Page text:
We’re usually not this quick to call a game’s graphics photorealistic, but The Lost Oregon City Gold definitely fits that description to a tee, if only because it consists of actual photos. Now, this doesn’t mean that the visuals here are good, as a good portion of the photos look like candid snapshots. There was no professional lighting or color grading involved and some of the pictures even look blurry. This does tie into the feeling that this was a homemade game. The graphics specifically made for the game, such as the map shown below and the menu options, look equally amateurish. It didn’t bother us though, as it was befitting of the game’s overall atmosphere and what it attempted to be.


The music choices for The Lost Oregon City Gold are interesting to say the least. Each area has its own generic tune, and these tunes don’t always fit with the atmosphere of the current scene. If the inclusion of Scott Joplin’s The Entertainer is anything to go by, then the music tracks used in The Lost Oregon City Gold are licence-free, which would explain why we’re getting such an eclectic mix of tunes here. There is no voice acting present, and sound effects are forgettable.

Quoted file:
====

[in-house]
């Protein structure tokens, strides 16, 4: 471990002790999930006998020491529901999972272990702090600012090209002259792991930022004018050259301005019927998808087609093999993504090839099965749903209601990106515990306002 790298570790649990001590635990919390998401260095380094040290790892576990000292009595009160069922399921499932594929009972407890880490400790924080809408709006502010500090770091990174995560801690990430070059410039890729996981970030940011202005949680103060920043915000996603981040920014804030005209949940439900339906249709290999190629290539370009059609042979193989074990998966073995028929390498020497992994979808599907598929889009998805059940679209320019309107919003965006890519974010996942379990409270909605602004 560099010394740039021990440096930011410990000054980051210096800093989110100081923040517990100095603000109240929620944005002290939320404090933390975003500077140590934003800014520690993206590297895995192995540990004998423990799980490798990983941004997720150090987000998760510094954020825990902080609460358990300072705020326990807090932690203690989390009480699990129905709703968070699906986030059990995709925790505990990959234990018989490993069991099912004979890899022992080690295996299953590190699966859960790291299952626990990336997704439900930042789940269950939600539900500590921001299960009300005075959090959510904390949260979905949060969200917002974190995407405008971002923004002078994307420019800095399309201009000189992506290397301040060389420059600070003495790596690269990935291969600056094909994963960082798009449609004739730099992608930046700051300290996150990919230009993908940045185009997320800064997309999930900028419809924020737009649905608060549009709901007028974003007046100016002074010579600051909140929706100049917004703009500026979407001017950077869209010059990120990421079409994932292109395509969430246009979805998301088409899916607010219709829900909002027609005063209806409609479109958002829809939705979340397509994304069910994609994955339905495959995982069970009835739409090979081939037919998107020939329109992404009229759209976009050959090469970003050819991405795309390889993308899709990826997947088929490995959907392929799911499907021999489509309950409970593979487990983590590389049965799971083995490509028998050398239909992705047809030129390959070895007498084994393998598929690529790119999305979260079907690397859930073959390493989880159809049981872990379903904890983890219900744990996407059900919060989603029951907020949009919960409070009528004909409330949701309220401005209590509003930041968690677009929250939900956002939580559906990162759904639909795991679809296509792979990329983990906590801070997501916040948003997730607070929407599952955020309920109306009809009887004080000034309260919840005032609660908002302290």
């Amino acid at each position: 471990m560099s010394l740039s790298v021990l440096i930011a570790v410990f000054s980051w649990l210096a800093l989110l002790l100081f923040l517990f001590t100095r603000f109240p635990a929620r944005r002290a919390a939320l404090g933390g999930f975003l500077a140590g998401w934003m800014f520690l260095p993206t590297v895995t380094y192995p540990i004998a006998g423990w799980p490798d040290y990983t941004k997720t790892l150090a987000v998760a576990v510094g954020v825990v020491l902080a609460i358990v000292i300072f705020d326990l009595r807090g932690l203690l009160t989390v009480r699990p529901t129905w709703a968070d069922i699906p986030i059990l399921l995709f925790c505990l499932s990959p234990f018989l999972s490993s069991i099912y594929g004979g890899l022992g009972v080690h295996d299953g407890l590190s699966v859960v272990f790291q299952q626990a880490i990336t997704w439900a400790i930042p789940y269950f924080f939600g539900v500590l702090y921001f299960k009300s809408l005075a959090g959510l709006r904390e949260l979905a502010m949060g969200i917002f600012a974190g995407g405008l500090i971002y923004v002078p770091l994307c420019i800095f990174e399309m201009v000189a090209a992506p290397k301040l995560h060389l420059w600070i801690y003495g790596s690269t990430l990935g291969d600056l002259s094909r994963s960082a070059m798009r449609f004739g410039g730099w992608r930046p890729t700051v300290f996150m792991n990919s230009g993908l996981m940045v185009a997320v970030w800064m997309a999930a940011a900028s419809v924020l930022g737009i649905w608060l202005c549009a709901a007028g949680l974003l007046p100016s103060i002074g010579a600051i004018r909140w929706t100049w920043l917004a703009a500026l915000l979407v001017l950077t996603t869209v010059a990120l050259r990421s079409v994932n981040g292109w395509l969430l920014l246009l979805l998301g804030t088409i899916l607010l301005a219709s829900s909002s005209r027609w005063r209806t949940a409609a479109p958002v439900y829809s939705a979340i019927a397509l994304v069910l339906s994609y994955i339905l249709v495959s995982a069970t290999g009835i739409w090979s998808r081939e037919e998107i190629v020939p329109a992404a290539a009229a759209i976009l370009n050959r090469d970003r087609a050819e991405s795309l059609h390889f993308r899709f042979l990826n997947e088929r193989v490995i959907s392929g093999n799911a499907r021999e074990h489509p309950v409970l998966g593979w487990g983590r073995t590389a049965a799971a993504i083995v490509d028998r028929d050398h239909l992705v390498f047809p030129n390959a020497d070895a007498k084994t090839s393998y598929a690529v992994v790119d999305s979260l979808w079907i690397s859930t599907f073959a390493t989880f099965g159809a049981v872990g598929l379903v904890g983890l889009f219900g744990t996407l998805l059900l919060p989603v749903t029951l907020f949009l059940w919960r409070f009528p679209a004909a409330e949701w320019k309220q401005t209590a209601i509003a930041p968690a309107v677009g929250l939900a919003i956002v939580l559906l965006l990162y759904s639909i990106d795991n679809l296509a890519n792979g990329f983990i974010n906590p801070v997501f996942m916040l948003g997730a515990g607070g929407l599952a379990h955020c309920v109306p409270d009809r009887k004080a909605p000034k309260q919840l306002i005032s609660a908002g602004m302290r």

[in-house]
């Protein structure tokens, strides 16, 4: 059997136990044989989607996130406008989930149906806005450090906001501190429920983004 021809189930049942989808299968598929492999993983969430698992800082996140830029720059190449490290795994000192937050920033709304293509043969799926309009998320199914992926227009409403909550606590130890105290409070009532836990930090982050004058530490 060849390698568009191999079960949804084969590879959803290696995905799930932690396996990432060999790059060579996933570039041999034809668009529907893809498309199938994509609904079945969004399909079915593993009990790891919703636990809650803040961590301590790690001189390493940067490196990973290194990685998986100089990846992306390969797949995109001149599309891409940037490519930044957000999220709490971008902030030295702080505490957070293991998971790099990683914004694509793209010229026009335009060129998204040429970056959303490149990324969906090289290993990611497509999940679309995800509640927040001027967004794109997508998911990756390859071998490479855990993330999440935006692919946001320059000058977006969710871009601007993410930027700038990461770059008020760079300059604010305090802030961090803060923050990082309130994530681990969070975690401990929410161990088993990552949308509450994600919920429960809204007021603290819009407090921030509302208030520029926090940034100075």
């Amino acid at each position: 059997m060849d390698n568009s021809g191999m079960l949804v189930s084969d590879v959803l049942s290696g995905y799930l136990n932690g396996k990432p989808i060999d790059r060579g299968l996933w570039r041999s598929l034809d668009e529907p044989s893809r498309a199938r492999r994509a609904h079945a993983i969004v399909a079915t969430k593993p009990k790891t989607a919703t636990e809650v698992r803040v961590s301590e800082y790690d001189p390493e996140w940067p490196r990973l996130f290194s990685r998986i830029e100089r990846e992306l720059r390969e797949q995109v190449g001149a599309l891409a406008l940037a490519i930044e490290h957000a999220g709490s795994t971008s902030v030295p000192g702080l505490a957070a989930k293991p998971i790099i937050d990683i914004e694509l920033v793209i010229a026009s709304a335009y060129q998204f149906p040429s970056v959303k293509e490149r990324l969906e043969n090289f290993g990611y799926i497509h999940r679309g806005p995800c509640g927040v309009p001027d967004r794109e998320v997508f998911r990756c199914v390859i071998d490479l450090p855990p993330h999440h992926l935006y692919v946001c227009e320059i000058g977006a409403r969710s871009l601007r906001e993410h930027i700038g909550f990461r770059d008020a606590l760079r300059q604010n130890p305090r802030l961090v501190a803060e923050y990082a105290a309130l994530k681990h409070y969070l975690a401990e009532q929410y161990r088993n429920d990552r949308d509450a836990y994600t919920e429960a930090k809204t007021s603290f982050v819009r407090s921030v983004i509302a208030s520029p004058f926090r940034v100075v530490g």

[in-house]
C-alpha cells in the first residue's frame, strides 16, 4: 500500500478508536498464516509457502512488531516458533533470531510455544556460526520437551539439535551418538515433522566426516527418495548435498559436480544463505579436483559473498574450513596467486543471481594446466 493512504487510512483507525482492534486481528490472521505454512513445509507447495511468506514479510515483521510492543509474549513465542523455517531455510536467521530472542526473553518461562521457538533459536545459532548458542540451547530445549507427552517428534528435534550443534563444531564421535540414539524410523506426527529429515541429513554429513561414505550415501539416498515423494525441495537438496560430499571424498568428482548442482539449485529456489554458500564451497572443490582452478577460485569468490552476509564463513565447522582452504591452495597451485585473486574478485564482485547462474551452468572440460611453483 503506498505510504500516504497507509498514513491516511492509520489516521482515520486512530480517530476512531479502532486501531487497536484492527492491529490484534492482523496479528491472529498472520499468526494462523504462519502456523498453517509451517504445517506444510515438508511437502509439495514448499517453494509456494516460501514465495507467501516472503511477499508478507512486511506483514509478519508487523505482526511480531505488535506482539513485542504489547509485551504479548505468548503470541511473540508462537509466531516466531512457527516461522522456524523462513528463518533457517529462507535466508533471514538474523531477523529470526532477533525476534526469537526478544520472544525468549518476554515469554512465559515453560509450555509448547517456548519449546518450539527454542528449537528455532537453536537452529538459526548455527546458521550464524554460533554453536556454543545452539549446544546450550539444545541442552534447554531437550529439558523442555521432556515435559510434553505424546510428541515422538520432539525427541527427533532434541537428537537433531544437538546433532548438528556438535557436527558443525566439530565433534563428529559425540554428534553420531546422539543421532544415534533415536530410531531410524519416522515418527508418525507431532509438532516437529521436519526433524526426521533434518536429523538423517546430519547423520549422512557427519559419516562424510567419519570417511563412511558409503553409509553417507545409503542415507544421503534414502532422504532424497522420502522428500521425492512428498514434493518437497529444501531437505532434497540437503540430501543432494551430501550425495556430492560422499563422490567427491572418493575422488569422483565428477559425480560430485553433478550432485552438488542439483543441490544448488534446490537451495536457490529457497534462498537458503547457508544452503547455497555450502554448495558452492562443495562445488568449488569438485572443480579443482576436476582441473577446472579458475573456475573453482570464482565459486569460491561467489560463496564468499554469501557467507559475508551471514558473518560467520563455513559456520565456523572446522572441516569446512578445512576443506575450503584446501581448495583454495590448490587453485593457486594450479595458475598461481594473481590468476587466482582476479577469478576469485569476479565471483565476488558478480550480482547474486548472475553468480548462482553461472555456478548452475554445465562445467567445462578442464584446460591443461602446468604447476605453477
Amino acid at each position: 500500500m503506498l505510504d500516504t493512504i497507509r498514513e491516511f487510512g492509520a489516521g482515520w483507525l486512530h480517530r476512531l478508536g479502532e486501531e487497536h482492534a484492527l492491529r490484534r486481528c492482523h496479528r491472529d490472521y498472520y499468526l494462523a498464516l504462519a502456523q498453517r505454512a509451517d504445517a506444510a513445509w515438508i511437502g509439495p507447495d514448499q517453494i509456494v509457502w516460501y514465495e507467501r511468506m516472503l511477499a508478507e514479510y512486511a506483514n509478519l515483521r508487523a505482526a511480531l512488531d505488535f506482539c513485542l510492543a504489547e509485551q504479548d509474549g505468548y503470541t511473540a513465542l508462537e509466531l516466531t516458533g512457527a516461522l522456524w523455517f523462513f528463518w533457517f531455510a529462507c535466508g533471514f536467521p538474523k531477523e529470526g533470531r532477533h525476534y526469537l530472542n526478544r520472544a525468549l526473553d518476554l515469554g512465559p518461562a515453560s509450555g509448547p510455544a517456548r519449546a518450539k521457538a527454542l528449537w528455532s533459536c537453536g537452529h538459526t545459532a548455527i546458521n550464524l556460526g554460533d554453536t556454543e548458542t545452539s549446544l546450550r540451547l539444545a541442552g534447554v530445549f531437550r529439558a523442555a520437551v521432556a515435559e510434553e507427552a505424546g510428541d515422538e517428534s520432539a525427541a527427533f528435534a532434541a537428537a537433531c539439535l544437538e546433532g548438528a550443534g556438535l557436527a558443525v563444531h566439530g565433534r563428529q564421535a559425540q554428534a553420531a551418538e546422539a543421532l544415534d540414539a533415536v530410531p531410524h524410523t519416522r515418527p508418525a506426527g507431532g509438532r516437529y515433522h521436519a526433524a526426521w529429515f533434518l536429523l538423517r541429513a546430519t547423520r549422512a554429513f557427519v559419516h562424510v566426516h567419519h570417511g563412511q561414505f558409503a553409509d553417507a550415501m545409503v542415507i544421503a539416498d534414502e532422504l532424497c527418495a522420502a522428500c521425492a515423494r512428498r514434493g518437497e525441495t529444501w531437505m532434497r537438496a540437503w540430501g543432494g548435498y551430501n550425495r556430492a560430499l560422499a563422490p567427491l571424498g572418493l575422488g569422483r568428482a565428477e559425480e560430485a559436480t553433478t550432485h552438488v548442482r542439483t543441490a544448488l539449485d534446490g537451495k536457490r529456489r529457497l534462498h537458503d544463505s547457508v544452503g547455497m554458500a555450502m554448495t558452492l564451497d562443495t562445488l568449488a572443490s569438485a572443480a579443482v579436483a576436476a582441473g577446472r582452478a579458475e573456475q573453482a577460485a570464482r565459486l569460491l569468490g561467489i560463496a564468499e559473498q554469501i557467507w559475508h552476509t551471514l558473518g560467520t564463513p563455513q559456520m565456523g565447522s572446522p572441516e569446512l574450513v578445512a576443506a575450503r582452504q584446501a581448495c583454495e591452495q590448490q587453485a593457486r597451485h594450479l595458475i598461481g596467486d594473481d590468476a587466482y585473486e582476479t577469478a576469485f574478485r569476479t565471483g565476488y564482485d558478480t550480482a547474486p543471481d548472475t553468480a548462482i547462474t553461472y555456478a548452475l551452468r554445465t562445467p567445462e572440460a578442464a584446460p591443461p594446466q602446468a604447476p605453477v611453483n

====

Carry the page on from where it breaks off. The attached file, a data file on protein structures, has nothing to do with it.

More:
After we first saw the trailer for The Lost Oregon City Gold, we were hoping that this would be an FMV title, but unfortunately, the scenes shown in the video weren’t in the game itself. Instead, the story is presented as a visual novel, complete with static portraits during dialogue scenes, and the gameplay itself most closely resembles a point-and-click adventure title, with simple puzzles and an obtuse and frustrating navigation system. It’s also an educational title, which is going to be a red flag for a lot of people, and that’s a bit of a shame because there is something undeniably charming about The Lost Oregon City Gold. The game looks and feels very amateurish, like it’s a project that a dad made together with his daughters during a lazy summer vacation, and not like a product that should be commercially released on Steam. The game never makes it clear if we’re meant to take it seriously or if this is an ironic release, so the jury’s still out on whether or not The Lost Oregon City Gold was deliberately made to feel like it was homemade. Of note here is that the actor that plays Michael isn’t the same person as Paul Franzen, the game’s developer.